# Thread: Linear Algebra help Matrix

1. ## Re: Linear Algebra help Matrix

Originally Posted by ILikeSerena

You can rewrite it into inequalities for t as follows.

$\displaystyle t \le 2+s$

$\displaystyle t \le (-4 + 7s) / 19$

$\displaystyle t \ge (-4+7s) / 9$

$\displaystyle t \ge 0$

Do you notice anything strange about the 2nd and 3rd inequality?

They dont hold, cause t is has to be greater than or equal to zero, but less than or equal to 2+s

2. ## Re: Linear Algebra help Matrix

Originally Posted by Tweety
They dont hold, cause t is has to be greater than or equal to zero, but less than or equal to 2+s
Huh? They don't hold?
These inequalities follow straight from your problem statement - they have to hold!
The only question is, what restrictions do they place on s and t exactly?

Yes, t has to be greater than or equal to zero and less than or equal to 2+s.
But the 2nd and 3rd inequality place further restrictions on t... but which restrictions?

3. ## Re: Linear Algebra help Matrix

$\displaystyle (-4+7s) / 9 \ge t \le (-4 + 7s) / 19$?

I really am not getting it, and i dont know how any of this makes t = 0. and makes s have only one value?

4. ## Re: Linear Algebra help Matrix

Originally Posted by Tweety
$\displaystyle (-4+7s) / 9 \ge t \le (-4 + 7s) / 19$?
Slight modification:

$\displaystyle (-4+7s) / 9 \le t \le (-4 + 7s) / 19$

Suppose s=1, will this hold (what do you get)?
Or for s=2?
For which $\displaystyle s \ge 0$ will it hold?

5. ## Re: Linear Algebra help Matrix

Originally Posted by ILikeSerena
Slight modification:

$\displaystyle (-4+7s) / 9 \le t \le (-4 + 7s) / 19$

Suppose s=1, will this hold (what do you get)?
Or for s=2?
For which $\displaystyle s \ge 0$ will it hold?
I get 3/9<t<3/19 so it doesnt hold

6. ## Re: Linear Algebra help Matrix

Originally Posted by Tweety
I get 3/9<t<3/19 so it doesnt hold
Nope. It does not hold for s=1.
How about for other values of s?
Perhaps s=0?
Or a value of s such that -4+7s=0?

7. ## Re: Linear Algebra help Matrix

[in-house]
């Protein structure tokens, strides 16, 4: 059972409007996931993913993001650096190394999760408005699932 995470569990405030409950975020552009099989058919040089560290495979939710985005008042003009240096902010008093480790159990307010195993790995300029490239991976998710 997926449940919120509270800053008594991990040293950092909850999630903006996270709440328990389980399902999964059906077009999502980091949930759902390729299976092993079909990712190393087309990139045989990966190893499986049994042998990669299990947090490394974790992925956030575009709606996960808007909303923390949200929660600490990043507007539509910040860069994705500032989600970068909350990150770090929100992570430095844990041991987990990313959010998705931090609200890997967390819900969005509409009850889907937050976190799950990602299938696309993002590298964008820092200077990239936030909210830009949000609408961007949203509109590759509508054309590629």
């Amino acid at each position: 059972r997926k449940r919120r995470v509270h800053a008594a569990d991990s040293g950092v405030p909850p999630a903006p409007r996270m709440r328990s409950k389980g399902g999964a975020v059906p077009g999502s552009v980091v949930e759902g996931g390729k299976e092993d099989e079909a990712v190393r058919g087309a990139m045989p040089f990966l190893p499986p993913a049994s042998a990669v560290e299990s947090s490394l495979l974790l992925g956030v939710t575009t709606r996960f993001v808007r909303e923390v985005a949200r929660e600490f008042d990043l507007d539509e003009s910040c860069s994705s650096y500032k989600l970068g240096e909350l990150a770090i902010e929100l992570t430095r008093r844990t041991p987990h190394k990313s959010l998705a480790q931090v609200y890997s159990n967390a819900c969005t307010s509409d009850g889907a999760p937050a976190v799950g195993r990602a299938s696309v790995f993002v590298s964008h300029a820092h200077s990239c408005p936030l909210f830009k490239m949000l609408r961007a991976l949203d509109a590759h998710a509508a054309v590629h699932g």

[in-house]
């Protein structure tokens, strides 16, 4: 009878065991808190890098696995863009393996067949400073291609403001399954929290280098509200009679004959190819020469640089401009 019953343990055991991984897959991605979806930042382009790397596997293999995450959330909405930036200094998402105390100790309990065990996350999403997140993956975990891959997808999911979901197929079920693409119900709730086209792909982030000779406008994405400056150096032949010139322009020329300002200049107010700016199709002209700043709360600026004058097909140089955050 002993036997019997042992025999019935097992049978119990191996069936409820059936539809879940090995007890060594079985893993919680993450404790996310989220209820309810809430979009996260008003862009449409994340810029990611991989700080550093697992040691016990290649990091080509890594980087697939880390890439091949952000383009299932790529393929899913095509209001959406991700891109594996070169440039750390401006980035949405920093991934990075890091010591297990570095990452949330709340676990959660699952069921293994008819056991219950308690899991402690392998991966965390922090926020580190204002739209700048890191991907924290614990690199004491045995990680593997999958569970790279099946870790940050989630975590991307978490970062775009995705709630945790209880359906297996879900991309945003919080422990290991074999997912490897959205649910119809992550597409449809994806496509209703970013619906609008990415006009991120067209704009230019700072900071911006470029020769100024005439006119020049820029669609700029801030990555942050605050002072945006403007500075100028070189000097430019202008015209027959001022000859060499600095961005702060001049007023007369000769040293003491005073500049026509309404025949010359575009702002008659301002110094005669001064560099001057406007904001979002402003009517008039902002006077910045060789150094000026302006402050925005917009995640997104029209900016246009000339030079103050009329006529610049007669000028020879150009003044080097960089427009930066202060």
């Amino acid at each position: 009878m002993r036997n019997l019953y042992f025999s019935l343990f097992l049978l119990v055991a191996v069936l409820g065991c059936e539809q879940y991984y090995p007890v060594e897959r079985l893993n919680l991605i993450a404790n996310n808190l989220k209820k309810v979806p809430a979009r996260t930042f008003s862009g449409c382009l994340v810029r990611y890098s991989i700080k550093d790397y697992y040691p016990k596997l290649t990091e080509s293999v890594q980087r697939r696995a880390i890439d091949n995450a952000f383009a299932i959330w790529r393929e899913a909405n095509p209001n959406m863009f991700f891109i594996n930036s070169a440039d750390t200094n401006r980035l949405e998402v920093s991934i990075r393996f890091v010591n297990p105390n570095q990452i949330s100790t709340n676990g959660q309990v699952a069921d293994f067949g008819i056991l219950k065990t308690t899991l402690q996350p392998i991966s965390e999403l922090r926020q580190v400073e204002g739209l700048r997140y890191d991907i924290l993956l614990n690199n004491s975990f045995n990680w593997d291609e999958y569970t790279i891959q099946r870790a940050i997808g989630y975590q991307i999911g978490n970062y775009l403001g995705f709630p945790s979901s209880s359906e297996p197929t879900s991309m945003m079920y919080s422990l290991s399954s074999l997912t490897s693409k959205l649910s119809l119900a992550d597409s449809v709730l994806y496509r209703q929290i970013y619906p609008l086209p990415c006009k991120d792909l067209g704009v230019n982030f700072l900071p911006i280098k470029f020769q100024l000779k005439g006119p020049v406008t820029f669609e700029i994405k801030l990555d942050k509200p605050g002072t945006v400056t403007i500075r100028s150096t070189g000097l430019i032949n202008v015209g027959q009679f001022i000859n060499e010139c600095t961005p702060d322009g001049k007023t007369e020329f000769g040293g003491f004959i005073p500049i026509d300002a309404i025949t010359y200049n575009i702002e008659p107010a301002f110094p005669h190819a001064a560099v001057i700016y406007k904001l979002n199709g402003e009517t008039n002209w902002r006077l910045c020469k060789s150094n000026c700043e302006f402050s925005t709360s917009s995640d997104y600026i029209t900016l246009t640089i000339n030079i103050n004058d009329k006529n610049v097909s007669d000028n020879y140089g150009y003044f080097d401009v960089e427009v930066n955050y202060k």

Originally Posted by ILikeSerena
Nope. It does not hold for s=1.
How about for other values of s?
Perhaps s=0?
Or a value of s such that -4+7s=0?
s = 4/7, but how does this prove that t = o and s has only one value?

8. ## Re: Linear Algebra help Matrix

Originally Posted by Tweety
s = 4/7, but how does this prove that t = o and s has only one value?
Well, you didn't say what you get if s=2, or s=0...
Which inequalities do you get in those cases?

Alternatively can you make a graph with:
- s on the horizontal axis
- t on the vertical axis
- the line l given by t=(-4 + 7s)/9
- the line m given by t=(-4 + 7s)/19
We would be looking for values of t that are above line l and below line m.

9. ## Re: Linear Algebra help Matrix

Originally Posted by ILikeSerena
Well, you didn't say what you get if s=2, or s=0...
Which inequalities do you get in those cases?

Alternatively can you make a graph with:
- s on the horizontal axis
- t on the vertical axis
- the line l given by t=(-4 + 7s)/9
- the line m given by t=(-4 + 7s)/19
We would be looking for values of t that are above line l and below line m.
when s = 0
-4/9<t<-4/19

s = 2
10/9<t<10/19

10. ## Re: Linear Algebra help Matrix

Originally Posted by Tweety
when s = 0
-4/9<t<-4/19
Is this allowed?

s = 2
10/9<t<10/19
Is this possible?

11. ## Re: Linear Algebra help Matrix

Originally Posted by ILikeSerena
Is this allowed?

Is this possible?
no, so does s = 3?

12. ## Re: Linear Algebra help Matrix

Originally Posted by Tweety
no, so does s = 3?
Why is s=-1 not allowed exactly?
Why is s=0 not allowed exactly?
Why is s=1 not allowed exactly?
Why is s=2 not allowed exactly?

And ultimately, why is s = 4/7 allowed?

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